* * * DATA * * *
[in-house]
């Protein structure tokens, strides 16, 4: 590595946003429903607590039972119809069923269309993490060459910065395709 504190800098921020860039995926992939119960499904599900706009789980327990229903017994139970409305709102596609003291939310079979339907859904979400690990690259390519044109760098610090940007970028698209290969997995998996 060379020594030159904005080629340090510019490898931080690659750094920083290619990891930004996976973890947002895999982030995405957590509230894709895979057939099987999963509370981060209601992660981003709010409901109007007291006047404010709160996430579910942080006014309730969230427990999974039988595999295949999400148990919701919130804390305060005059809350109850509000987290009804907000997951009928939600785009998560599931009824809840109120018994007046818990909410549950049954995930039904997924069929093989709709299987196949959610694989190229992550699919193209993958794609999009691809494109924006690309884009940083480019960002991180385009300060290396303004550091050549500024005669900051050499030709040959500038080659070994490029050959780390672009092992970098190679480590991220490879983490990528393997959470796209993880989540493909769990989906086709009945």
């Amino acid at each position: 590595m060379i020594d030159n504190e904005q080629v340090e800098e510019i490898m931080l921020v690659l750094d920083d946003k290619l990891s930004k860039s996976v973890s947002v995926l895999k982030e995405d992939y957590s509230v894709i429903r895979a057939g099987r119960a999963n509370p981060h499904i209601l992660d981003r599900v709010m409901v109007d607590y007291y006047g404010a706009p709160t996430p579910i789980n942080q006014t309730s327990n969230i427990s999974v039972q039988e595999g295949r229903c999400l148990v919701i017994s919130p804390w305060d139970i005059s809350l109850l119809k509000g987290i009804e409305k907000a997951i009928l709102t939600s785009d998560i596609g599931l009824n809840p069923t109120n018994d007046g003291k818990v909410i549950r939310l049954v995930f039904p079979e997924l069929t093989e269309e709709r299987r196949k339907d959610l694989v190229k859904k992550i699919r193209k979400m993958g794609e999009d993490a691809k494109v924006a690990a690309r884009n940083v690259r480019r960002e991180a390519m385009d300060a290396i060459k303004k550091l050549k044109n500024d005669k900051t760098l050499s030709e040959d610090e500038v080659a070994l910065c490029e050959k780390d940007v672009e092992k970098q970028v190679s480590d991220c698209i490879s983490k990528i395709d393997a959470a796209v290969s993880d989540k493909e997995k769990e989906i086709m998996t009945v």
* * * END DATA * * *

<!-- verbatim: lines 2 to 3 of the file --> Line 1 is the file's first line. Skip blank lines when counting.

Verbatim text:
């Protein structure tokens, strides 16, 4: 590595946003429903607590039972119809069923269309993490060459910065395709 504190800098921020860039995926992939119960499904599900706009789980327990229903017994139970409305709102596609003291939310079979339907859904979400690990690259390519044109760098610090940007970028698209290969997995998996 060379020594030159904005080629340090510019490898931080690659750094920083290619990891930004996976973890947002895999982030995405957590509230894709895979057939099987999963509370981060209601992660981003709010409901109007007291006047404010709160996430579910942080006014309730969230427990999974039988595999295949999400148990919701919130804390305060005059809350109850509000987290009804907000997951009928939600785009998560599931009824809840109120018994007046818990909410549950049954995930039904997924069929093989709709299987196949959610694989190229992550699919193209993958794609999009691809494109924006690309884009940083480019960002991180385009300060290396303004550091050549500024005669900051050499030709040959500038080659070994490029050959780390672009092992970098190679480590991220490879983490990528393997959470796209993880989540493909769990989906086709009945």
């Amino acid at each position: 590595m060379i020594d030159n504190e904005q080629v340090e800098e510019i490898m931080l921020v690659l750094d920083d946003k290619l990891s930004k860039s996976v973890s947002v995926l895999k982030e995405d992939y957590s509230v894709i429903r895979a057939g099987r119960a999963n509370p981060h499904i209601l992660d981003r599900v709010m409901v109007d607590y007291y006047g404010a706009p709160t996430p579910i789980n942080q006014t309730s327990n969230i427990s999974v039972q039988e595999g295949r229903c999400l148990v919701i017994s919130p804390w305060d139970i005059s809350l109850l119809k509000g987290i009804e409305k907000a997951i009928l709102t939600s785009d998560i596609g599931l009824n809840p069923t109120n018994d007046g003291k818990v909410i549950r939310l049954v995930f039904p079979e997924l069929t093989e269309e709709r299987r196949k339907d959610l694989v190229k859904k992550i699919r193209k979400m993958g794609e999009d993490a691809k494109v924006a690990a690309r884009n940083v690259r480019r960002e991180a390519m385009d300060a290396i060459k303004k550091l050549k044109n500024d005669k900051t760098l050499s030709e040959d610090e500038v080659a070994l910065c490029e050959k780390d940007v672009e092992k970098q970028v190679s480590d991220c698209i490879s983490k990528i395709d393997a959470a796209v290969s993880d989540k493909e997995k769990e989906i086709m998996t009945v």